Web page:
And recall that the Constitution as set up was something awfully new in the history of the world, in a republican government, a new way of fashioning republican government. The idea that republican government would be more successful in a large territory than a small. A whole host of things like this, which were regarded by many as radical. And the more traditional position was with the anti-Federalists who wanted to keep the state constitutions.
So, the anti-Federalists in many ways appealed to tradition. So, you have these different foundations, which are possible in setting things up. Foundation is a first starting point in politics. One idea is that your foundation is what’s old and ancestral, what we got from our fathers. “We don’t want to change what we got from our fathers,” and that instills a certain way of looking at things.
Another view is that, “Well, what we got is from our reason. And while the past could be looked at, it’s not dispositive. We have to look at what we think is best and be willing to change.” So, founding itself, I think, is anti-traditional.
And Americans in laying the course of founding and in revolution, of course, are anti-traditional. They speak of a new world order, a new way of looking at things – novus ordo seculorum. They had to by breaking with Britain.
And in many cases, going back now to the debates on the Declaration and the idea of having a Declaration in 1774 and 1775, they say, “What is the best foundation for a society?” And many people say, “Well, of course, it’s our British rights. It’s the Charters. It’s the old things. These are safe standards that we can look at.” And Adams and John Jay look it and they say, “Well, those are fine, but if we’re going to break from Britain, we’re going to need a new way of looking at things, something in which the foundation doesn’t come from tradition, but comes from reason. And that’s what the American experience is going to be about.”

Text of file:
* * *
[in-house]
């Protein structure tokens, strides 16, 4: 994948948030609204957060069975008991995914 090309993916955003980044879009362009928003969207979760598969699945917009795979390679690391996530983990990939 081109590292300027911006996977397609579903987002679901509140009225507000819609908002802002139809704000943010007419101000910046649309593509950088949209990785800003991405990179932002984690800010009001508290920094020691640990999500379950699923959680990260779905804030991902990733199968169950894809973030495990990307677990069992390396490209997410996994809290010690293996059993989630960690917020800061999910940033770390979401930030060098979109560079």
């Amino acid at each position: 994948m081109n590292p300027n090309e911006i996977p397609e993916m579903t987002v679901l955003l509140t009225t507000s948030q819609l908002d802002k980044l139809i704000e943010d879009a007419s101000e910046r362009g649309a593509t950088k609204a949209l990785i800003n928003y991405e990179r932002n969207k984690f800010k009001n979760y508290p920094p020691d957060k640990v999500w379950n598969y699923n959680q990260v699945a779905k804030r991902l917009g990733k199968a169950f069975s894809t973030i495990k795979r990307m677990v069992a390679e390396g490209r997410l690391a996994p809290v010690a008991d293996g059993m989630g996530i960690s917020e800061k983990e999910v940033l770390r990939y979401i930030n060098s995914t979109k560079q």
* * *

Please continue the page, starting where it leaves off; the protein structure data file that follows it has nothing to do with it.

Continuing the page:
And that, I suppose, is reflected in the Declaration, which finally appeals to nature. And there’s nothing more subversive of tradition than nature, which is the study of how things are, not how things have been practiced by custom. And so, that’s the decisive shift that makes our polity different than Britain. Some people have never liked that. There’s been one old strand of conservativism that never really liked the Declaration. In fact, you could say that the United States started falling apart on July 3, 1776, that evening. Everything went downhill from then.
But there’s another part of American conservatism, which, I think, Europeans have never fully understood, which tries to say there is a way of having a new kind of conservatism, which is founded upon a rational basis, which doesn’t look simply to our ancestors but to reason. A different style of conservatism.